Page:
This section is from "The Horticulturist, And Journal Of Rural Art And Rural Taste", by P. Barry, A. J. Downing, J. Jay Smith, Peter B. Mead, F. W. Woodward, Henry T. Williams. Also available from Amazon: Horticulturist and Journal of Rural Art and Rural Taste.
We received on the 28th of June, from B. B. Kirtland, Esq., of Greenbush, N. Y., samples of two varieties of seedling cherries - called Mary and Christiana, that seem to us worthy of the attention of po-mologists, especially at the north and west. These cherries appear, in fruit, flavor and foliage, to be a cross between the Mayduke and the Heart cherries, assimilating much more closely in flavor and color and form to the Mayduke than the other parent; the color bright lively red - the flavor sprightly sub-acid - the fruit borne in large clusters - the leaves rather narrow.
The " Christiana," with quite narrow, small leaves, and long stalks, is the finest flavored variety. "Mary" is the most profuse bearer and remarkably hardy. Greenbush is in a cold portion of the northern states - the thermometer having fallen to 14o below zero the past winter. The consequence of this was that the cherry crop was almost wholly cut off by the destruction of the germs of the flower buds in winter, while these two seedlings of Mr. Kirtland's were loaded with the heaviest crops. From this fact, and the close relation which these seedlings have to the May Duke, there is every reason to believe they may prove hardy enough to supply that place in the north and west, which the comparative failure of nearly all but the acid cherries has left vacant.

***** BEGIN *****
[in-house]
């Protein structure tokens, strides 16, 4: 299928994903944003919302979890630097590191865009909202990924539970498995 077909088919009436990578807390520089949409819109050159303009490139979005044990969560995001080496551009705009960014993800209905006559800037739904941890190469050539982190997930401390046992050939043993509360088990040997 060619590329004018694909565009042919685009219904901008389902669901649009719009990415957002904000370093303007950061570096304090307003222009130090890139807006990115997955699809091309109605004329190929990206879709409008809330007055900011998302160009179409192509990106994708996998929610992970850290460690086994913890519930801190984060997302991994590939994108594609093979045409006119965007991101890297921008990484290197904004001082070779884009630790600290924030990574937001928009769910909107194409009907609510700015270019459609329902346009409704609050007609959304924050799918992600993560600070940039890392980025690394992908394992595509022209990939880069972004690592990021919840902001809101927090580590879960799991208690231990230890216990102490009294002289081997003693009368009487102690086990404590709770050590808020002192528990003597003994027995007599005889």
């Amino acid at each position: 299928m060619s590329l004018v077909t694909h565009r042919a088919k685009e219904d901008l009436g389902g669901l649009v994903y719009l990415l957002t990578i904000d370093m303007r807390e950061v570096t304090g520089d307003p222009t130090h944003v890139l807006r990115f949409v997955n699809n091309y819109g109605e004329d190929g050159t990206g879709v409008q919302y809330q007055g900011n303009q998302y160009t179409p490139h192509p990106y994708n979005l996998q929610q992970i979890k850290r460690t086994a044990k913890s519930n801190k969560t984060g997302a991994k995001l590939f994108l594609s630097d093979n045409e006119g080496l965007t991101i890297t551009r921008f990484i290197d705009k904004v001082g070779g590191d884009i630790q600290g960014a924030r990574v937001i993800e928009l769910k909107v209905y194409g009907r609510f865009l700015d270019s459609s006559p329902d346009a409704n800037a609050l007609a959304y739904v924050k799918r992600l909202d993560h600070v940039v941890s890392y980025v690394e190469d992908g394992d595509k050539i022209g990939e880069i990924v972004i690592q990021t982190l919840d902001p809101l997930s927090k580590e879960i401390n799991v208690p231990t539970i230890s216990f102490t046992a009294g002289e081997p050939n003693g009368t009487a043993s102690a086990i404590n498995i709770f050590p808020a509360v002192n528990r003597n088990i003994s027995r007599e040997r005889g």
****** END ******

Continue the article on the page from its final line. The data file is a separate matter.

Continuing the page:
Good. We want fruits adapted to every extremity of climate and soil in our country, and good fruits too. These new varieties of the different kinds, as we occasionally find them from the productions of our enterprising pomologists, are significant of the fact that we can produce the required varieties to supply all our demands. It is to be hoped that these new cherries of Mr. Kirtland, will do good service to the public.